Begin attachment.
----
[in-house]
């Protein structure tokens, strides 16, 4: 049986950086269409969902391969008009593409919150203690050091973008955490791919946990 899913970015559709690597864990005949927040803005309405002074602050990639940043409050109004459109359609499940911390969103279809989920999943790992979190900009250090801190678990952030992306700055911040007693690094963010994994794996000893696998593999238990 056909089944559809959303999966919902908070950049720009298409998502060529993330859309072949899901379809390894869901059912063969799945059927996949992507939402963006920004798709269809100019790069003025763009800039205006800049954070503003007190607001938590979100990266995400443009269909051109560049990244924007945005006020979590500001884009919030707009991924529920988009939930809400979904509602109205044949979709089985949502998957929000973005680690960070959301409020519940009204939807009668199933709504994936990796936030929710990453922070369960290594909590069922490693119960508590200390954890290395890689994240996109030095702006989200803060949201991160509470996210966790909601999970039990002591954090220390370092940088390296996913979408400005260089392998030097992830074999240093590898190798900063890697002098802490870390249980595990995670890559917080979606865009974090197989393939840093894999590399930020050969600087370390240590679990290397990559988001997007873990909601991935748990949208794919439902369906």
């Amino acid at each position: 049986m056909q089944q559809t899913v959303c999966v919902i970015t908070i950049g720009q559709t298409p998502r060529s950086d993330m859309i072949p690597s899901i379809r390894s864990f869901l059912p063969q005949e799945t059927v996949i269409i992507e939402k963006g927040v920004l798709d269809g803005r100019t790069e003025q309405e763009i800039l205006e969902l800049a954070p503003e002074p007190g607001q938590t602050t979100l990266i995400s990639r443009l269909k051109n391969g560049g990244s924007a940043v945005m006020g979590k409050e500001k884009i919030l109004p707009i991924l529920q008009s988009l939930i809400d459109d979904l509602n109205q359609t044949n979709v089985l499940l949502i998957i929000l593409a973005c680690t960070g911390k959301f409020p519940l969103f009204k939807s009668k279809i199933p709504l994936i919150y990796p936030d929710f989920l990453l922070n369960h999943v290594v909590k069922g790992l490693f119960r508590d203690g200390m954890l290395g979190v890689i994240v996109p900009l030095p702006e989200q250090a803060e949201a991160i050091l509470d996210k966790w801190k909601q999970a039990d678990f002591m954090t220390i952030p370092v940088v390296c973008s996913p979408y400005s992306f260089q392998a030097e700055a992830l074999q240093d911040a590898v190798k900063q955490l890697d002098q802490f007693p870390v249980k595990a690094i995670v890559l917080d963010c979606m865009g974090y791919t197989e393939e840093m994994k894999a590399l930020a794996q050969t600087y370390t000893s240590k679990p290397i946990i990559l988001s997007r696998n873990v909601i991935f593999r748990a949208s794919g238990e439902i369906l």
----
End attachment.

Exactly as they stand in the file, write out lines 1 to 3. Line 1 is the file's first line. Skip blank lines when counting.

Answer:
[in-house]
């Protein structure tokens, strides 16, 4: 049986950086269409969902391969008009593409919150203690050091973008955490791919946990 899913970015559709690597864990005949927040803005309405002074602050990639940043409050109004459109359609499940911390969103279809989920999943790992979190900009250090801190678990952030992306700055911040007693690094963010994994794996000893696998593999238990 056909089944559809959303999966919902908070950049720009298409998502060529993330859309072949899901379809390894869901059912063969799945059927996949992507939402963006920004798709269809100019790069003025763009800039205006800049954070503003007190607001938590979100990266995400443009269909051109560049990244924007945005006020979590500001884009919030707009991924529920988009939930809400979904509602109205044949979709089985949502998957929000973005680690960070959301409020519940009204939807009668199933709504994936990796936030929710990453922070369960290594909590069922490693119960508590200390954890290395890689994240996109030095702006989200803060949201991160509470996210966790909601999970039990002591954090220390370092940088390296996913979408400005260089392998030097992830074999240093590898190798900063890697002098802490870390249980595990995670890559917080979606865009974090197989393939840093894999590399930020050969600087370390240590679990290397990559988001997007873990909601991935748990949208794919439902369906």
């Amino acid at each position: 049986m056909q089944q559809t899913v959303c999966v919902i970015t908070i950049g720009q559709t298409p998502r060529s950086d993330m859309i072949p690597s899901i379809r390894s864990f869901l059912p063969q005949e799945t059927v996949i269409i992507e939402k963006g927040v920004l798709d269809g803005r100019t790069e003025q309405e763009i800039l205006e969902l800049a954070p503003e002074p007190g607001q938590t602050t979100l990266i995400s990639r443009l269909k051109n391969g560049g990244s924007a940043v945005m006020g979590k409050e500001k884009i919030l109004p707009i991924l529920q008009s988009l939930i809400d459109d979904l509602n109205q359609t044949n979709v089985l499940l949502i998957i929000l593409a973005c680690t960070g911390k959301f409020p519940l969103f009204k939807s009668k279809i199933p709504l994936i919150y990796p936030d929710f989920l990453l922070n369960h999943v290594v909590k069922g790992l490693f119960r508590d203690g200390m954890l290395g979190v890689i994240v996109p900009l030095p702006e989200q250090a803060e949201a991160i050091l509470d996210k966790w801190k909601q999970a039990d678990f002591m954090t220390i952030p370092v940088v390296c973008s996913p979408y400005s992306f260089q392998a030097e700055a992830l074999q240093d911040a590898v190798k900063q955490l890697d002098q802490f007693p870390v249980k595990a690094i995670v890559l917080d963010c979606m865009g974090y791919t197989e393939e840093m994994k894999a590399l930020a794996q050969t600087y370390t000893s240590k679990p290397i946990i990559l988001s997007r696998n873990v909601i991935f593999r748990a949208s794919g238990e439902i369906l």